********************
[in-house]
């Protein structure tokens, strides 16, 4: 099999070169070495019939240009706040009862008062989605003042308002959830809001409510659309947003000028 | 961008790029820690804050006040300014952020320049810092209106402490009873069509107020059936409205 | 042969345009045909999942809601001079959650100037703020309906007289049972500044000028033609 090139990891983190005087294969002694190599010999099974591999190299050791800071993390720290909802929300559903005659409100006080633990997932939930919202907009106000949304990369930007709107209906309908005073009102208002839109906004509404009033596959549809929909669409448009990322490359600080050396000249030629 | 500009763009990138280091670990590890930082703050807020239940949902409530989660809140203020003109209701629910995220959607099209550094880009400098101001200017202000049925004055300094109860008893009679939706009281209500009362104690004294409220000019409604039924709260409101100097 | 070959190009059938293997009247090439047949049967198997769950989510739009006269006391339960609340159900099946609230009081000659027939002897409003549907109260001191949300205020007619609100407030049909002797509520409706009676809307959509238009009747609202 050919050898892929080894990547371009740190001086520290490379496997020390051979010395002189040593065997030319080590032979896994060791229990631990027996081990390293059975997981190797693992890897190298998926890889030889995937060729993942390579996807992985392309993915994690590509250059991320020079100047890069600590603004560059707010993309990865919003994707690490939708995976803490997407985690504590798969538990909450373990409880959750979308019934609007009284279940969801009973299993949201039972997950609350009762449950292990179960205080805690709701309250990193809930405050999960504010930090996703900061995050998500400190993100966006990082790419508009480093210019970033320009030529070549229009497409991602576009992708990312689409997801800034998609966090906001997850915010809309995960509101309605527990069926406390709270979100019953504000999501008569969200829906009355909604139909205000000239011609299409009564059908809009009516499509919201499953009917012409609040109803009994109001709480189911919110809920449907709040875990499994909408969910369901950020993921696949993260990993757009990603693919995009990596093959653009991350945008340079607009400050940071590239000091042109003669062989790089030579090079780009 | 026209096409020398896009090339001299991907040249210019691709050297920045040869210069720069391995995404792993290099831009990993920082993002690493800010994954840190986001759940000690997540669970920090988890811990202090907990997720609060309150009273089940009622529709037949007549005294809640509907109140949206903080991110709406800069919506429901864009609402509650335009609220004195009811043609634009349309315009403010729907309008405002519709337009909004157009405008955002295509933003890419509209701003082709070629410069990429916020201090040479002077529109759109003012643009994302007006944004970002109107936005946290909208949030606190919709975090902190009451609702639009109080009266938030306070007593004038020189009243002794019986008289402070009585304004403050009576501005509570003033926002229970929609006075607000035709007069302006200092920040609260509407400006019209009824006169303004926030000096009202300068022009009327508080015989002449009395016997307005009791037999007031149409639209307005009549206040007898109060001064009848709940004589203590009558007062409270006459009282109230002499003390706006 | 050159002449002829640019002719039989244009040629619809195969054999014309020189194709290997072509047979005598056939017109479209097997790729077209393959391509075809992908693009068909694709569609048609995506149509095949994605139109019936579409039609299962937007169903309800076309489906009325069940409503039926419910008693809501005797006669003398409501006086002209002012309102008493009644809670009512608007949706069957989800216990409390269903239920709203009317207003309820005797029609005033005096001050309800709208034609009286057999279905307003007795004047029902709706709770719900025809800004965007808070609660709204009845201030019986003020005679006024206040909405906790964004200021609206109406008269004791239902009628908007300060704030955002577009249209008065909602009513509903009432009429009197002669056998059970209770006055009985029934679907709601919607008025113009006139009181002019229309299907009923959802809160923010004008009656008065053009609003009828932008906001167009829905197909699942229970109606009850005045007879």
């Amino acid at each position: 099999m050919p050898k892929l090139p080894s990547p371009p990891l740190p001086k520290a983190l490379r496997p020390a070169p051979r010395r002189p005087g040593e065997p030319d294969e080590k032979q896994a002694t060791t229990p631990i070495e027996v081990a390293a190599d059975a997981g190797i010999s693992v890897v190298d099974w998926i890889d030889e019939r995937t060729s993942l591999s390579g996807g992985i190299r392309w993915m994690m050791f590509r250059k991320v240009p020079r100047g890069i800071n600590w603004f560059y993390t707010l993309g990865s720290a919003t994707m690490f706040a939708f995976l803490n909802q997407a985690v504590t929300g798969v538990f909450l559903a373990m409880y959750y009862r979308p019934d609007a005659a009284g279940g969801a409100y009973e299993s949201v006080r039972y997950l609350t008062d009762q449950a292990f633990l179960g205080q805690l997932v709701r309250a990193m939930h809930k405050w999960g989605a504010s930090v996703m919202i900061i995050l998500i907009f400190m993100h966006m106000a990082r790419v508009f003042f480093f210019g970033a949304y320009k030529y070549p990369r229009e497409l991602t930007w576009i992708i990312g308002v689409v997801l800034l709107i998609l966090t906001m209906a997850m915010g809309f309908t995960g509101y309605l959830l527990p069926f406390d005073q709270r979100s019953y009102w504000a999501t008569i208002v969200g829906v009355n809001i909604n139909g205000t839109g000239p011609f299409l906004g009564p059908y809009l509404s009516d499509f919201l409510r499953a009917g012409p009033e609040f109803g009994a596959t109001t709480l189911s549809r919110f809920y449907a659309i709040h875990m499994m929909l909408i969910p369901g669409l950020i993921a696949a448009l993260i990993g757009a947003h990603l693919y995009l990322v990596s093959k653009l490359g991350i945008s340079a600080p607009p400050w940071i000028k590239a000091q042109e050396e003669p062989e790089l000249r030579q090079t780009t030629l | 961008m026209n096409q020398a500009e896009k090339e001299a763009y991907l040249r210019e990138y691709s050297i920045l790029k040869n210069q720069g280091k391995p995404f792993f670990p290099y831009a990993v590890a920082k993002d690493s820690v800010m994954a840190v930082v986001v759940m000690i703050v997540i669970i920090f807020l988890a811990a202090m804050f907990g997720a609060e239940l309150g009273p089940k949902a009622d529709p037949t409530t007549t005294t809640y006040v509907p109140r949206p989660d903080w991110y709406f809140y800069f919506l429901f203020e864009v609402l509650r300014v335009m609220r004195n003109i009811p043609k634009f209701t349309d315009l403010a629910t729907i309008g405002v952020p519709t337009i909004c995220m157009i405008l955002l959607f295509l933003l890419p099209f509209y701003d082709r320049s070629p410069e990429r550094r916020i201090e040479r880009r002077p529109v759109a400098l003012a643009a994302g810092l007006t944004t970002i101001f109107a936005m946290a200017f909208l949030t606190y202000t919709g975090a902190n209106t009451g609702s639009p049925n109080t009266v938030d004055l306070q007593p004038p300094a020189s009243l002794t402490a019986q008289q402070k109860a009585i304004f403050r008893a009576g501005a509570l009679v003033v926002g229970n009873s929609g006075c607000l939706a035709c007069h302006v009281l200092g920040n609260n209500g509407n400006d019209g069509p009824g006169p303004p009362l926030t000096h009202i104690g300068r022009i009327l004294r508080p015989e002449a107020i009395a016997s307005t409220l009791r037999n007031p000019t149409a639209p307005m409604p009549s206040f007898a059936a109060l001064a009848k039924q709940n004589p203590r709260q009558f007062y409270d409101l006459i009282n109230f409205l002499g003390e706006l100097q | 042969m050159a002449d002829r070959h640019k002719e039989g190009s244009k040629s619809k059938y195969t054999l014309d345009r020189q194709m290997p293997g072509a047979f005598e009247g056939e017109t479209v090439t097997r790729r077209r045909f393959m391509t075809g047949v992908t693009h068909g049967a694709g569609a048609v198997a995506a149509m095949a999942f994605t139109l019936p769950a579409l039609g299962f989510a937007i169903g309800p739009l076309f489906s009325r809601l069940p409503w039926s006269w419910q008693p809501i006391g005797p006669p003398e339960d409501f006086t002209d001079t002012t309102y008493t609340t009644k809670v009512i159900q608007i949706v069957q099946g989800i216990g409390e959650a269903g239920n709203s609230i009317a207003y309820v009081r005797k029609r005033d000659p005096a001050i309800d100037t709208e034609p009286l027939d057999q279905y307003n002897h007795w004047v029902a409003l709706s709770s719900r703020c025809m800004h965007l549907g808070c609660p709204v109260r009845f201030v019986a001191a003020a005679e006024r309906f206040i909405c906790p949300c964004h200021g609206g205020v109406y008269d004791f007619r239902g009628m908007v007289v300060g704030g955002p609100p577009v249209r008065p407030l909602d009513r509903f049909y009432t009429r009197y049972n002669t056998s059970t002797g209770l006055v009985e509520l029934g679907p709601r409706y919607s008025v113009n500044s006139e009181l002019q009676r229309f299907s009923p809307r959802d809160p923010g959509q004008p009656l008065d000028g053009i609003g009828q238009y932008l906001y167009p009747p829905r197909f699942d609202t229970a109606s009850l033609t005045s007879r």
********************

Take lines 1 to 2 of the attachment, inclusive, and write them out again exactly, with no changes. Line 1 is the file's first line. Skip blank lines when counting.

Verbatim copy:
[in-house]
């Protein structure tokens, strides 16, 4: 099999070169070495019939240009706040009862008062989605003042308002959830809001409510659309947003000028 | 961008790029820690804050006040300014952020320049810092209106402490009873069509107020059936409205 | 042969345009045909999942809601001079959650100037703020309906007289049972500044000028033609 090139990891983190005087294969002694190599010999099974591999190299050791800071993390720290909802929300559903005659409100006080633990997932939930919202907009106000949304990369930007709107209906309908005073009102208002839109906004509404009033596959549809929909669409448009990322490359600080050396000249030629 | 500009763009990138280091670990590890930082703050807020239940949902409530989660809140203020003109209701629910995220959607099209550094880009400098101001200017202000049925004055300094109860008893009679939706009281209500009362104690004294409220000019409604039924709260409101100097 | 070959190009059938293997009247090439047949049967198997769950989510739009006269006391339960609340159900099946609230009081000659027939002897409003549907109260001191949300205020007619609100407030049909002797509520409706009676809307959509238009009747609202 050919050898892929080894990547371009740190001086520290490379496997020390051979010395002189040593065997030319080590032979896994060791229990631990027996081990390293059975997981190797693992890897190298998926890889030889995937060729993942390579996807992985392309993915994690590509250059991320020079100047890069600590603004560059707010993309990865919003994707690490939708995976803490997407985690504590798969538990909450373990409880959750979308019934609007009284279940969801009973299993949201039972997950609350009762449950292990179960205080805690709701309250990193809930405050999960504010930090996703900061995050998500400190993100966006990082790419508009480093210019970033320009030529070549229009497409991602576009992708990312689409997801800034998609966090906001997850915010809309995960509101309605527990069926406390709270979100019953504000999501008569969200829906009355909604139909205000000239011609299409009564059908809009009516499509919201499953009917012409609040109803009994109001709480189911919110809920449907709040875990499994909408969910369901950020993921696949993260990993757009990603693919995009990596093959653009991350945008340079607009400050940071590239000091042109003669062989790089030579090079780009 | 026209096409020398896009090339001299991907040249210019691709050297920045040869210069720069391995995404792993290099831009990993920082993002690493800010994954840190986001759940000690997540669970920090988890811990202090907990997720609060309150009273089940009622529709037949007549005294809640509907109140949206903080991110709406800069919506429901864009609402509650335009609220004195009811043609634009349309315009403010729907309008405002519709337009909004157009405008955002295509933003890419509209701003082709070629410069990429916020201090040479002077529109759109003012643009994302007006944004970002109107936005946290909208949030606190919709975090902190009451609702639009109080009266938030306070007593004038020189009243002794019986008289402070009585304004403050009576501005509570003033926002229970929609006075607000035709007069302006200092920040609260509407400006019209009824006169303004926030000096009202300068022009009327508080015989002449009395016997307005009791037999007031149409639209307005009549206040007898109060001064009848709940004589203590009558007062409270006459009282109230002499003390706006 | 050159002449002829640019002719039989244009040629619809195969054999014309020189194709290997072509047979005598056939017109479209097997790729077209393959391509075809992908693009068909694709569609048609995506149509095949994605139109019936579409039609299962937007169903309800076309489906009325069940409503039926419910008693809501005797006669003398409501006086002209002012309102008493009644809670009512608007949706069957989800216990409390269903239920709203009317207003309820005797029609005033005096001050309800709208034609009286057999279905307003007795004047029902709706709770719900025809800004965007808070609660709204009845201030019986003020005679006024206040909405906790964004200021609206109406008269004791239902009628908007300060704030955002577009249209008065909602009513509903009432009429009197002669056998059970209770006055009985029934679907709601919607008025113009006139009181002019229309299907009923959802809160923010004008009656008065053009609003009828932008906001167009829905197909699942229970109606009850005045007879």